It’s no secret that console games are (were?) based on the razor model. Make a loss on the console; make a profit on the games which will make a profit overall assuming each console owner buys X games (whatever X is).
I say “were” because Nintendo always make profit on both the console and the games. This is the case with the Wii. It is sold at a (small) profit, so in theory the games should be cheaper (are they?). Currently I think Sony are still at an overall loss with the PS3, although it is now selling well. Last time I looked (might have been the worst point), they were $1.9bn short. I remember the PS2 was down $900m before it started to turn and eventually turned a profit for Sony. If someone has up-to-date figures for PS3, please correct me.
So one of the reasons games cost a lot is that you are actually paying for your console, a bit like your mobile phone, over time.
However, I don’t mean to defend the current costs necessarily because I think there’s some unnecessary monetisation here. For example, whilst you are recapitalising the console maker, you are also making scaled up revenue for the retailer. Ie if the console maker could charge 20% less, the retailer would get 20% less (of its otherwise marked up price), and this surplus markup on the console maker’s cut is unnecessary.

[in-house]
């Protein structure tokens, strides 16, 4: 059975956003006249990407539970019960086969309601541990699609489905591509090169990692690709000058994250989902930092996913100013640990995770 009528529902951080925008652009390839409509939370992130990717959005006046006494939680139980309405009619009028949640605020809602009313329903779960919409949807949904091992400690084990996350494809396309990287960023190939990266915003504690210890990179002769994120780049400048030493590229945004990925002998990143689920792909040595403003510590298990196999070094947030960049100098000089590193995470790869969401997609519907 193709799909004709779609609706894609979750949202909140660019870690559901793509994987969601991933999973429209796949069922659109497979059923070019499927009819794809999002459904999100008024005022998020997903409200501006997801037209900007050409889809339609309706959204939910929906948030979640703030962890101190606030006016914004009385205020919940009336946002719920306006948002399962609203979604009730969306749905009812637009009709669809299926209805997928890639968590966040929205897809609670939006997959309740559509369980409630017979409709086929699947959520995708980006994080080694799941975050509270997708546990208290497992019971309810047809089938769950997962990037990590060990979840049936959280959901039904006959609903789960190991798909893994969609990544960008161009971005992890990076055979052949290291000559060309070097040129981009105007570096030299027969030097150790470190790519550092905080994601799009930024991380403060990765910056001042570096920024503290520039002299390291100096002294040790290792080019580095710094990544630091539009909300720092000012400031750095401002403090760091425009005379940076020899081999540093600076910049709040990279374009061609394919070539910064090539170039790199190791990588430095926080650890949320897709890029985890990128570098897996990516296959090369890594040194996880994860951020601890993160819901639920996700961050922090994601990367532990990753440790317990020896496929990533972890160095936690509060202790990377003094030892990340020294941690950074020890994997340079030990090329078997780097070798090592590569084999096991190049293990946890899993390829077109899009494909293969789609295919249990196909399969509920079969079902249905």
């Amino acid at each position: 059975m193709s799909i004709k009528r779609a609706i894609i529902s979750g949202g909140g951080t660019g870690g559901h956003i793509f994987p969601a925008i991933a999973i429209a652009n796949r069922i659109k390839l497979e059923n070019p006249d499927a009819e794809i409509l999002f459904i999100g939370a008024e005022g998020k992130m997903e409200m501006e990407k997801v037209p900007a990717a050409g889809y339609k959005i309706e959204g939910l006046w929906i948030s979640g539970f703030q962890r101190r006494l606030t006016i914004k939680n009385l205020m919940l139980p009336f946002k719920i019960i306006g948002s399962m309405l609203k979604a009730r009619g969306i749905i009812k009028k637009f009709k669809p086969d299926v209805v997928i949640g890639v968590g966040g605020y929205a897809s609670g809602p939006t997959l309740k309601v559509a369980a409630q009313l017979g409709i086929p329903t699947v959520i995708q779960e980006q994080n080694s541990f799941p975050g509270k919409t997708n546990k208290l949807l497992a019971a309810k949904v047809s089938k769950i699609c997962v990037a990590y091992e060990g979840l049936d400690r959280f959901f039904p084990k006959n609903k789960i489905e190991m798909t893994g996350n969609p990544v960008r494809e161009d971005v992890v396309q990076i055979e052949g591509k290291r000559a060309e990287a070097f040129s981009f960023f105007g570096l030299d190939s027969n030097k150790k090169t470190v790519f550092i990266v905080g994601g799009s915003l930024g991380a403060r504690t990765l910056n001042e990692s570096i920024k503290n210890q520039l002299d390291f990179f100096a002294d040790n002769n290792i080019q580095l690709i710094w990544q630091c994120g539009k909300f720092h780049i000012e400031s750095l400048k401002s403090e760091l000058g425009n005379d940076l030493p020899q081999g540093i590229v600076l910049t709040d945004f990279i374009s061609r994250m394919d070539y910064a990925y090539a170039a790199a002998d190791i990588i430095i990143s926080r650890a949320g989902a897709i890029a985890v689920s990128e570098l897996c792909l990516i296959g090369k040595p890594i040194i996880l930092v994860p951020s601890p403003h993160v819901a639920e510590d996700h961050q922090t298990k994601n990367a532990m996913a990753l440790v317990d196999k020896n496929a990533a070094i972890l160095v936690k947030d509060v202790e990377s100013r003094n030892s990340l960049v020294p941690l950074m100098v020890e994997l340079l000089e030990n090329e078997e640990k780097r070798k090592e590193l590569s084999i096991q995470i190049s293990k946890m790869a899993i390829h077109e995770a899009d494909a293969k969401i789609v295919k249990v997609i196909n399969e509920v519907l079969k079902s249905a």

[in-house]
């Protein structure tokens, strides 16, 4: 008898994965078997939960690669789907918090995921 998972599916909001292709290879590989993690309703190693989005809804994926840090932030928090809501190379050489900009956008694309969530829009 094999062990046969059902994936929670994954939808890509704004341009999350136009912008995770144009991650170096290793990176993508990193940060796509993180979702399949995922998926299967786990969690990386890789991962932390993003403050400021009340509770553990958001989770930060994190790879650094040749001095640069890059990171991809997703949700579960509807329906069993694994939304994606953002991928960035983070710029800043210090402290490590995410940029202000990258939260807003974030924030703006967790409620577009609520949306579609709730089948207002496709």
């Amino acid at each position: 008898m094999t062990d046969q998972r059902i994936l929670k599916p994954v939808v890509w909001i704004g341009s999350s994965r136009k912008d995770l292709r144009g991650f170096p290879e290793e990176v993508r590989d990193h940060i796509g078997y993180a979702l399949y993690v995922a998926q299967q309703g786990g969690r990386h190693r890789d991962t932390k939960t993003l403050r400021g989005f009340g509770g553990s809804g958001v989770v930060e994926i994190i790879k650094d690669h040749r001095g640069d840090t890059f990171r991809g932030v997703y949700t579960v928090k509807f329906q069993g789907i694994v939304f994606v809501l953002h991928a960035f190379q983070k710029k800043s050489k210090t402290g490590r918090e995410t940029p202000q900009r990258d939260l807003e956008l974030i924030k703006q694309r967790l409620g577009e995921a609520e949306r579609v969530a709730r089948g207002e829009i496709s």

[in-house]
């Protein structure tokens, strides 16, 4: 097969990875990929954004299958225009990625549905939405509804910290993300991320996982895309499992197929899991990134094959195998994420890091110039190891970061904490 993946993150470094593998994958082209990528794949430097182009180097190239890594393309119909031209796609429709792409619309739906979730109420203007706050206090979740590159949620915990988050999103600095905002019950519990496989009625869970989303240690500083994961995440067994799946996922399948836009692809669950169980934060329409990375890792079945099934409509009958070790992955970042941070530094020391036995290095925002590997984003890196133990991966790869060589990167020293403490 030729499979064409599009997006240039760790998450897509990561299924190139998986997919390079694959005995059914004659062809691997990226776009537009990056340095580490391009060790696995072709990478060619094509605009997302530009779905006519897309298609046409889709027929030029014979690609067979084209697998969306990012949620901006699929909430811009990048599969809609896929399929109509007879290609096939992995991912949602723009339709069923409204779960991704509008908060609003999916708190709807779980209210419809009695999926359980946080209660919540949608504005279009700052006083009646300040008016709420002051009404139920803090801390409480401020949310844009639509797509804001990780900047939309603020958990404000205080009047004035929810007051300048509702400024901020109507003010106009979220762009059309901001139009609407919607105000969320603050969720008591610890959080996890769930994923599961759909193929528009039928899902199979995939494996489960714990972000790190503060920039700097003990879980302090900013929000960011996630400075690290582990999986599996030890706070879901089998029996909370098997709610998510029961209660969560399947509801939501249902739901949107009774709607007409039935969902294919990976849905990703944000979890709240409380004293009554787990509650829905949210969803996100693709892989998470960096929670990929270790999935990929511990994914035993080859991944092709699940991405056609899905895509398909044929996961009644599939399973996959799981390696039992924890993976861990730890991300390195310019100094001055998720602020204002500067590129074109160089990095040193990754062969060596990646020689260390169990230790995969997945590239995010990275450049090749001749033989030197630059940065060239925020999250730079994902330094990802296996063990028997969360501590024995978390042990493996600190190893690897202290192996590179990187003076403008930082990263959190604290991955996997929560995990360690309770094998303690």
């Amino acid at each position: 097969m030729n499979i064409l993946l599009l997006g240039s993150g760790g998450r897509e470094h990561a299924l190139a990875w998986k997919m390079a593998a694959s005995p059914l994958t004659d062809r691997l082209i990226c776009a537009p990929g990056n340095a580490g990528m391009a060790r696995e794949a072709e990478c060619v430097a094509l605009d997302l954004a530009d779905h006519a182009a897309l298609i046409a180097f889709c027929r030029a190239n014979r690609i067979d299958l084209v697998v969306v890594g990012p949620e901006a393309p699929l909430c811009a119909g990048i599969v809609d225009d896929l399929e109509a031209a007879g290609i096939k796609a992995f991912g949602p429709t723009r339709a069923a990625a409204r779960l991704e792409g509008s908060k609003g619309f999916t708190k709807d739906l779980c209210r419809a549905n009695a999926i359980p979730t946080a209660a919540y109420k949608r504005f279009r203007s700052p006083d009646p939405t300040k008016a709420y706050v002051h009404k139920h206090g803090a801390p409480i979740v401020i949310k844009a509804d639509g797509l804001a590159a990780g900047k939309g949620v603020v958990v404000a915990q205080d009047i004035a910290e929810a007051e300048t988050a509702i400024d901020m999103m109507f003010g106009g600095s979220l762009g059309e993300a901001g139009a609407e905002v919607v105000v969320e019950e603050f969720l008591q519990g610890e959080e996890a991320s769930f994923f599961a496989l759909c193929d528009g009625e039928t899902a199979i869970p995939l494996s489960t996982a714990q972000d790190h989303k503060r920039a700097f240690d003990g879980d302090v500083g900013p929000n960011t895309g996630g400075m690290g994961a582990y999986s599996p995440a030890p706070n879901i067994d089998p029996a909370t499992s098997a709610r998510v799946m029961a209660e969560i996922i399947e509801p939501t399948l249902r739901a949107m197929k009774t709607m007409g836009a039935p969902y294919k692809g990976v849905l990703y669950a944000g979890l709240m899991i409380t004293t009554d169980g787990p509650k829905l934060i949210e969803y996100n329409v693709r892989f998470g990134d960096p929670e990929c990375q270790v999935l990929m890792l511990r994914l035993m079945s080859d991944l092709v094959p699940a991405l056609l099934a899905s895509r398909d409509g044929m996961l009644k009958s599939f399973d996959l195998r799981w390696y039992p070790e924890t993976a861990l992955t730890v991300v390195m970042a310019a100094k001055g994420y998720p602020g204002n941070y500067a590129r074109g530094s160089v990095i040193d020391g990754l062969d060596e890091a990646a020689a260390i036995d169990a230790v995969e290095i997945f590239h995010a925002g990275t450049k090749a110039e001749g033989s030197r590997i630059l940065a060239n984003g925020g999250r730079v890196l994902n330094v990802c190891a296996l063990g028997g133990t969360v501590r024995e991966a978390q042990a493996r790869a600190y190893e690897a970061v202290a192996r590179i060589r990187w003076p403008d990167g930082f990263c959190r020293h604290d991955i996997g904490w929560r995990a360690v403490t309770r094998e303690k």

PC games are cheaper and I think more reasonably priced. There is no console company getting a cut here. And consequently the retail price (as marked up from distribution) makes the retail price a lot less than the console games. You may think they are still too expensive. Possibly. One clue is that the games come out at high(ish) price and then are rapidly discounted. For example TRU is £25 currently on the PC. But pretty soon I expect to see it for £15 and then £10 maybe even as soon as the new year. £10 IMO is not overpriced, but maybe initial prices are.
Another interesting argument is that there have now been games that have grossed more than Hollywood blockbusters. There aren’t many games in this category, but a lot of films don’t make their expected returns either. On average a “big budget” game, such as GTA4, TRU etc. (ie one with a brand behind it) costs about 1/10 of a Hollywood blockbuster to make. But hey, how come a (good) game can earn more revenue than (good) movie which costs 10 times as much.
According to this argument, gamers are being overcharged for games. But a counter argument says there aren’t enough gamers and if there were, each unit sold could be cheaper. For sure, there are more people that go to see a movie than buy a game. If games could reach that kind of audience, they would indeed be cheaper (expect movie ticket prices or less!).
So it’s difficult to pinpoint the fair price of games.
Personally, I’m happy to pay PC game prices, but would refuse to pay console prices, despite the fact that I have to buy a graphics card that probably costs nearly the same as a console. But at least I get to use that graphics card for other things. I not necessarily saving any money compared to console owners, but I just prefer it this way.